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Tigercat continues to expand and optimize its manufacturing and logistics capabilities to meet growing demand and the needs of customers. Three major new expansions have recently been completed.


In June 2015 Tigercat purchased a 7 400 m² (80,000 ft²) building across the road from the Tigercat head offi ce at 54 Morton Ave. After extensive upgrades, the facility was opened in November 2015 as Tigercat’s main spare parts warehouse, customer service centre and component rebuild facility.

Interior of new parts and rebuild facility at 63 Morton; parts warehouse with shelving.

New parts and rebuild facility at 63 Morton.

A dedicated team spent four months moving thousands of parts across the street from 54 Morton Ave to the new warehouse and all the while customer orders never stopped shipping. The rebuild department also moved into its new space. New cranes have been installed and two state-of-the-art hydraulic system test cells are nearing completion. Brian Jonker, Tigercat parts manager, says, “The larger space along with ongoing IT improvements allow us to be more efficient and provide higher quality of service and quicker parts shipments to our customers.”


With the spare parts team moved out of 54 Morton Ave, the plant has undergone extensive improvements and upgrades to transform it into Tigercat’s cab manufacturing facility. The office will continue to house administration and technical publications. All Tigercat machine cabs will be produced at 54 Morton from raw steel fabrication to final paint and interior equipment installation. The plug and play cabs improve the overall assembly process.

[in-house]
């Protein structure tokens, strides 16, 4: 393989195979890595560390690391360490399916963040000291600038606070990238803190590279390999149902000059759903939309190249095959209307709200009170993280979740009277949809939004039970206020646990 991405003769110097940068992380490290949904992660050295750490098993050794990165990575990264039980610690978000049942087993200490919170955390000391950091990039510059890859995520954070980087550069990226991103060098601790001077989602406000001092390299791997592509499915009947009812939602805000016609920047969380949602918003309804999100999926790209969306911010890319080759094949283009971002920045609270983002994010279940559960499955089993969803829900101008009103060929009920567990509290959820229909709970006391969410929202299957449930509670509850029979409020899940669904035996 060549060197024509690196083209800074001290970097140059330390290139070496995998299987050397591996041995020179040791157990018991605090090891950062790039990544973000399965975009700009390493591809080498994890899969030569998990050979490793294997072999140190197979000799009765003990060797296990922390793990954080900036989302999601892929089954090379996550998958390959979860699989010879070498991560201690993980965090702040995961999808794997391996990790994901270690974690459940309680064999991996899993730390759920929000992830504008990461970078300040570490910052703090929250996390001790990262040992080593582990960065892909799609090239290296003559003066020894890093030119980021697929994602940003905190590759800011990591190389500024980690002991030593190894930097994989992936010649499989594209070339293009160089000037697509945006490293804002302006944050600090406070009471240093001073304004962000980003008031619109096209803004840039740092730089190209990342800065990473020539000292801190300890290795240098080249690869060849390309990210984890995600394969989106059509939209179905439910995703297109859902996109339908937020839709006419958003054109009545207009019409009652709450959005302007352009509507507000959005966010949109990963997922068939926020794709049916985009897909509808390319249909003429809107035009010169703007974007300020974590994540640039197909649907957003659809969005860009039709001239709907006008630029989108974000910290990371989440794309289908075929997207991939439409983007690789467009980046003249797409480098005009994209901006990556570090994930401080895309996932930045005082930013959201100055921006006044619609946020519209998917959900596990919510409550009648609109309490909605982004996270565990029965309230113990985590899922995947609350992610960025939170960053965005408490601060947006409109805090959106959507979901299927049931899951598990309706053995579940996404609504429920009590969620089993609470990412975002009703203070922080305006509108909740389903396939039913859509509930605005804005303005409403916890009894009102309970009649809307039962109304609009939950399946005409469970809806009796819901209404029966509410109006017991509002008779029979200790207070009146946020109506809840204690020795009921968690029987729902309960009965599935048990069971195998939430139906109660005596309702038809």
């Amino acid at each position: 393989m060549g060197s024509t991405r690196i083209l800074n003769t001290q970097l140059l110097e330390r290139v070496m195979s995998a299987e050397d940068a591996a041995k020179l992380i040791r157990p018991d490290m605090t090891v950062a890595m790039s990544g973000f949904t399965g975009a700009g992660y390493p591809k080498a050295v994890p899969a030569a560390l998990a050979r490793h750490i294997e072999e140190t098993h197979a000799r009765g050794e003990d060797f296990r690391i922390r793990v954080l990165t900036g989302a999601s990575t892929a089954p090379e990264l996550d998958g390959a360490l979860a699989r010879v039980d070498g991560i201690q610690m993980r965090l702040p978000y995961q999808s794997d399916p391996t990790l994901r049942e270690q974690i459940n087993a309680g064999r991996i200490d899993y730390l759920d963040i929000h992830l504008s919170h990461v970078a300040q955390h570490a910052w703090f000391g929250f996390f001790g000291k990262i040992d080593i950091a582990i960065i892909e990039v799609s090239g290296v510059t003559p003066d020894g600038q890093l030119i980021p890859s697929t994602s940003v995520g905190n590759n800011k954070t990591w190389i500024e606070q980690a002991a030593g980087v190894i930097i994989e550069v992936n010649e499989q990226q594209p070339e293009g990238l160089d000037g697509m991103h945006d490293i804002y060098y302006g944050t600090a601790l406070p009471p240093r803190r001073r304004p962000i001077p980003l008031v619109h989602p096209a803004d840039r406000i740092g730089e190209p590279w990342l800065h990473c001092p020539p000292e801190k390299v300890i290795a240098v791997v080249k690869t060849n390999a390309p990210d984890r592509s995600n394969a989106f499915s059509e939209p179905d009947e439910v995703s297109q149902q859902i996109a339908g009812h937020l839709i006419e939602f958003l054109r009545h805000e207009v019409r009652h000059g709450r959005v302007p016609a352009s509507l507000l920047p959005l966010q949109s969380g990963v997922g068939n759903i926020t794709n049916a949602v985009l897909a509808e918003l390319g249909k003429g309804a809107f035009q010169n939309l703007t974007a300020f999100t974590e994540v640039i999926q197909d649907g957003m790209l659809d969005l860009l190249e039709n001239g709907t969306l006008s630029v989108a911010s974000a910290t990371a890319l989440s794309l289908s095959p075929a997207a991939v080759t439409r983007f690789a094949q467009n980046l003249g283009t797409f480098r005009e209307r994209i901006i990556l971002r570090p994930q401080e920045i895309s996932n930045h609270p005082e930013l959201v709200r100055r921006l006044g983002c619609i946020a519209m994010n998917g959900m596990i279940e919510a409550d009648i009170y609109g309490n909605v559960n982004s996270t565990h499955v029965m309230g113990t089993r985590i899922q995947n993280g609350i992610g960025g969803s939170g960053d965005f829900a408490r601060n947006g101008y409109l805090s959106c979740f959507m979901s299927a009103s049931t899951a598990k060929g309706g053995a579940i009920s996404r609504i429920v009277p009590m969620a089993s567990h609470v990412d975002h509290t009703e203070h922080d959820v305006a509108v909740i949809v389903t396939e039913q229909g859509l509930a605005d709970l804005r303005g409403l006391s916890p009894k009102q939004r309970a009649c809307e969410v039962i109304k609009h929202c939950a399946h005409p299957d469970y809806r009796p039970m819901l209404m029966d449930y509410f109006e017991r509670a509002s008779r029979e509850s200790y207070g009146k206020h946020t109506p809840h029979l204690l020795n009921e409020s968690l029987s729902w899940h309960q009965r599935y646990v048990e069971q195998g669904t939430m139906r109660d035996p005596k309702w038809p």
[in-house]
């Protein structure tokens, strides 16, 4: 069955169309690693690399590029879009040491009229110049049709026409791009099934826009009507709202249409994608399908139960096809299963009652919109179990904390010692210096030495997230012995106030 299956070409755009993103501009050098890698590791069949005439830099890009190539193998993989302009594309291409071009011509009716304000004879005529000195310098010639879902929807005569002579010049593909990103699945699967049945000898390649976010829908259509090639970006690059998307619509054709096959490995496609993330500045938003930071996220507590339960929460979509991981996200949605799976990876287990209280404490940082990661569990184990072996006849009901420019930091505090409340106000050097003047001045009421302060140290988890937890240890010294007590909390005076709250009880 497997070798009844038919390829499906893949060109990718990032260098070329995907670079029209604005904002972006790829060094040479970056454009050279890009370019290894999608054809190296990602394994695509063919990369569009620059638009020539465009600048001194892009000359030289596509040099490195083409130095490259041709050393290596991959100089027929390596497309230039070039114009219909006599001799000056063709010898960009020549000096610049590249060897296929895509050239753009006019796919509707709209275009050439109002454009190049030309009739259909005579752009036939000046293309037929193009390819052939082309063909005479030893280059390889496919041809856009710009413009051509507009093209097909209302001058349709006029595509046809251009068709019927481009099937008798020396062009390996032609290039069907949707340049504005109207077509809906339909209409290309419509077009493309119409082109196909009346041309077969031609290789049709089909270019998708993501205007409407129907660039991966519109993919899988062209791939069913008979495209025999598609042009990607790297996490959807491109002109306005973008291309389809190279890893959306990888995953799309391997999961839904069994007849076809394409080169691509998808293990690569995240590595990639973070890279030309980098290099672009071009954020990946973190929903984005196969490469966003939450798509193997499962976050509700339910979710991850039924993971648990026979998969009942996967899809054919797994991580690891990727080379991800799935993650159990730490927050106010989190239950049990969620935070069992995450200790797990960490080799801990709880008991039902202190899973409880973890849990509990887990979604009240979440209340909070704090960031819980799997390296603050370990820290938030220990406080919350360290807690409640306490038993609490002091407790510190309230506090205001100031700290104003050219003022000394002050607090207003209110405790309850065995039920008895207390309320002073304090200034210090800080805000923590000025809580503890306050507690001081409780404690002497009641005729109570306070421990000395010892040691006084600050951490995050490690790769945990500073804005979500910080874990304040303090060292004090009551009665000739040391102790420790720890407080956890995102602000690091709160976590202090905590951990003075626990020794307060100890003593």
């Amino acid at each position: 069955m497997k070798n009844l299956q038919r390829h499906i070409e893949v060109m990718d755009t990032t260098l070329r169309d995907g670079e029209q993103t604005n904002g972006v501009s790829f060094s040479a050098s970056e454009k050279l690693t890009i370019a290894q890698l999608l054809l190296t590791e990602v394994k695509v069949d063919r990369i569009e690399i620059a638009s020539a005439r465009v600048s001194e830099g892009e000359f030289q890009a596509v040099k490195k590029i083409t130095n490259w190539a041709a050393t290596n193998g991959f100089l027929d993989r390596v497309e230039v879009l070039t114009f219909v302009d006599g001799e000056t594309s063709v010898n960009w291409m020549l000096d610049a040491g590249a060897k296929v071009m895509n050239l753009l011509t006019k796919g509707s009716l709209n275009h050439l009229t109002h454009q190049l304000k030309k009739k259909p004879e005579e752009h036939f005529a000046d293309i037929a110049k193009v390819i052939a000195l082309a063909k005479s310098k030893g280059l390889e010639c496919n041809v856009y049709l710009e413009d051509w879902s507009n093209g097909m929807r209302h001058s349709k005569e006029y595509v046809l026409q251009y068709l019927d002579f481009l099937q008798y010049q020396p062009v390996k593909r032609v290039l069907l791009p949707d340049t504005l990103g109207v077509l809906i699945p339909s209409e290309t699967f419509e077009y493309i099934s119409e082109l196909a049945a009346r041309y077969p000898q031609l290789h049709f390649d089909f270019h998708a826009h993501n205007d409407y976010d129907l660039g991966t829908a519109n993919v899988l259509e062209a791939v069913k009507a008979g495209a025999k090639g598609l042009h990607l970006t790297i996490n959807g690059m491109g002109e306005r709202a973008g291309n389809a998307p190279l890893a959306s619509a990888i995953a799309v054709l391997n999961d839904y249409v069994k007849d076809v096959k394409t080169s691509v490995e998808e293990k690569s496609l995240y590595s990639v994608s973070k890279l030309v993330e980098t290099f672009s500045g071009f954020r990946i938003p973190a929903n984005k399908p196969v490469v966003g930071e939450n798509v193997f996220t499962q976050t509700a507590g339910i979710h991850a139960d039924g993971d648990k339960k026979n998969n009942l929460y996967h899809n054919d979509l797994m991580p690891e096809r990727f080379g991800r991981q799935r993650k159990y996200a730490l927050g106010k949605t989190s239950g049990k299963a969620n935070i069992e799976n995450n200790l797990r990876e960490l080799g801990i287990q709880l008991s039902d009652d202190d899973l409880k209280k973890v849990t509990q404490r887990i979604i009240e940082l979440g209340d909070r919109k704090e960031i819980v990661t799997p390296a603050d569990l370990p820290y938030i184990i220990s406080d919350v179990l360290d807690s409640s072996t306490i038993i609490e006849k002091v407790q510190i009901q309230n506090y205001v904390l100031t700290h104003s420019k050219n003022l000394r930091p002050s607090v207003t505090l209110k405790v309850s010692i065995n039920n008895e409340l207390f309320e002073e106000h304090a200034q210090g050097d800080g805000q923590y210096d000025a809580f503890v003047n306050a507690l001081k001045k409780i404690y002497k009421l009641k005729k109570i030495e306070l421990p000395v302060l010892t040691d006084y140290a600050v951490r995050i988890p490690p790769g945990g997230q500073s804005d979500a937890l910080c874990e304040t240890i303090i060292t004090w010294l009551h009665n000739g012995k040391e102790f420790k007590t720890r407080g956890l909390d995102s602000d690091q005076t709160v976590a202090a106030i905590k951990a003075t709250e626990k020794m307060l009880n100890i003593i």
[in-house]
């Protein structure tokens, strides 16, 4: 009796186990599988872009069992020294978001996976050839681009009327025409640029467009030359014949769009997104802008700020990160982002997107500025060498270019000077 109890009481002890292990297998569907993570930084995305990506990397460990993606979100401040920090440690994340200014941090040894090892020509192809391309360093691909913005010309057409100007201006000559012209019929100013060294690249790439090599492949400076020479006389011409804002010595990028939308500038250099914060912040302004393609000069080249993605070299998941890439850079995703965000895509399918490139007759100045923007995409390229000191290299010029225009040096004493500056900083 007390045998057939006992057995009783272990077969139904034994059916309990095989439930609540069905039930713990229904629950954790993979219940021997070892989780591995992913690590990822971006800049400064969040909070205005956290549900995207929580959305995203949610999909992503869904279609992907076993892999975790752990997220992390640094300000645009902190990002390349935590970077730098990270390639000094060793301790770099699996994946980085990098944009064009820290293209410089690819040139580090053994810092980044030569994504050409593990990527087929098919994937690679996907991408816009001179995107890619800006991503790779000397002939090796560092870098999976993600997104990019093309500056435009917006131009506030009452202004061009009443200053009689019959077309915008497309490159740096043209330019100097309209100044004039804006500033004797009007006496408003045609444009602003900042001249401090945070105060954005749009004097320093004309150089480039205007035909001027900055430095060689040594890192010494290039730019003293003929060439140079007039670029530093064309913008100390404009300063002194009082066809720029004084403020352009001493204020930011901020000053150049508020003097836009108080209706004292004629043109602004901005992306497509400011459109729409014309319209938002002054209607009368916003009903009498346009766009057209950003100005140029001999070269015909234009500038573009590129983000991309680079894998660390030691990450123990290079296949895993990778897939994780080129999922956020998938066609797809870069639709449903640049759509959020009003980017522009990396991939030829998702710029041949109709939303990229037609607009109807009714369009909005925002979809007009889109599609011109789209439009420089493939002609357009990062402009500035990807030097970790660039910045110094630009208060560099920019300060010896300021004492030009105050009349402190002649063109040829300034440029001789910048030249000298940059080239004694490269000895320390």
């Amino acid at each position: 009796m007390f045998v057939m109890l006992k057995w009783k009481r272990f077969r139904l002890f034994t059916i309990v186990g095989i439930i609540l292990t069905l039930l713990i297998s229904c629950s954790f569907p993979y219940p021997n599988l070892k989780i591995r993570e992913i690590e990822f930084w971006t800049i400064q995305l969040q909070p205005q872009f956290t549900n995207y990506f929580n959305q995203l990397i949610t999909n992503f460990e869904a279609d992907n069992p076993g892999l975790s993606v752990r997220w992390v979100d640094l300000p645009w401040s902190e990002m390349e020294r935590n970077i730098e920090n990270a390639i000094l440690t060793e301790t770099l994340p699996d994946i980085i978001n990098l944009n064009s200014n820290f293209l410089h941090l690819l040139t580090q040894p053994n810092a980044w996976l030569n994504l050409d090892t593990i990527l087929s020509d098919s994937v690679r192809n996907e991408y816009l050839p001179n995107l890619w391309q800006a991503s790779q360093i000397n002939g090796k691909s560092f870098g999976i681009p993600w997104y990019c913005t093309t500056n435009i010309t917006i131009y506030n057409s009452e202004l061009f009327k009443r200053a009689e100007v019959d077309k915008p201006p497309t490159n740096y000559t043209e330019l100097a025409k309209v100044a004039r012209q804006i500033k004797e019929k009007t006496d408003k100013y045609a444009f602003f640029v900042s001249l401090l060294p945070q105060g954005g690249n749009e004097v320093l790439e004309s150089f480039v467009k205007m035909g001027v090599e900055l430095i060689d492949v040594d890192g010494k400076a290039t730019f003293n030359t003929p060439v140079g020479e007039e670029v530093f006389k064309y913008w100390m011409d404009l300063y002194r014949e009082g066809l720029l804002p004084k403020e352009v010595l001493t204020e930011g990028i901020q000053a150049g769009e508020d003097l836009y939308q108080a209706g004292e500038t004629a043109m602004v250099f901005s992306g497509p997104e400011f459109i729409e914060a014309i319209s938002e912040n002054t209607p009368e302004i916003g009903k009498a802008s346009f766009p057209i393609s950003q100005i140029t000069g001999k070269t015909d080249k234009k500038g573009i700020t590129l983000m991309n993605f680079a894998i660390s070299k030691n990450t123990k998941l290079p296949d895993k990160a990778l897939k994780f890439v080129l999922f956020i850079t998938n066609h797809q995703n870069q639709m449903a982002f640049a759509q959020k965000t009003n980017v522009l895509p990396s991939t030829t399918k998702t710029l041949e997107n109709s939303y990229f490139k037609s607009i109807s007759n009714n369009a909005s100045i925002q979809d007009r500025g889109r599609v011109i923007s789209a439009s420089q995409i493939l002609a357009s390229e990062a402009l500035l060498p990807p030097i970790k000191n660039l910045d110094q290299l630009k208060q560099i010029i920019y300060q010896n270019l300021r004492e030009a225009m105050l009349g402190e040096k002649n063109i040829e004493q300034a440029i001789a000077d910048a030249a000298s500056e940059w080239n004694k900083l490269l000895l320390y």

Cab production team at 54 Morton Ave in Brantford, ON, a group of people stand together inside a factory.

Cab assembly team at 54 Morton Ave.

Investments include a new 4,000 watt laser cutter, two new brake presses and all new programmable welding equipment. A new blast unit and paint system is currently being added that will complete the plant refit. “We have a great team of Tigercat employees drawn from other locations and 54 Morton will be a showcase for our lean manufacturing capabilities,” says Jason Iles, plant manager for the cab production team. Moving cab weldment manufacturing from Tigercat’s Woodstock, Ontario plant will allow that facility to increase its capacity to supply upper frames and undercarriages for Tigercat swing machines.


Since track machine manufacturing has now transitioned to Tigercat’s new plant at 160 Consolidated Drive in Paris, the former track machine plant at 140 Consolidated Drive has been dedicated to production of forwarders and wheeled harvesters. The plant covers 3 300 m² (35,000 ft²) and has been renovated and updated for maximum productivity.

Forwarder and wheeled harvester team at 140 Consolidated Drive in Paris, ON.

Forwarder and wheeled harvester team at 140 Consolidated.

“This new space will allow us to meet increasing demand and have the ability to handle future growth of Tigercat cut-to-length products,” says Ken Shantz, plant manager at 140 Consolidated Drive. “We will focus on streamlining the assembly and reducing the length of time it takes from processing a customer order to finishing a complete machine.” The new home for CTL products also provides more space to build prototype machines without interfering with standard production. Forwarders and wheeled harvesters were previously produced at Tigercat’s facility at 100 Savage Drive in Cambridge, Ontario along with the 600 series skidders. The Savage Drive plant will now be wholly dedicated to skidder production.

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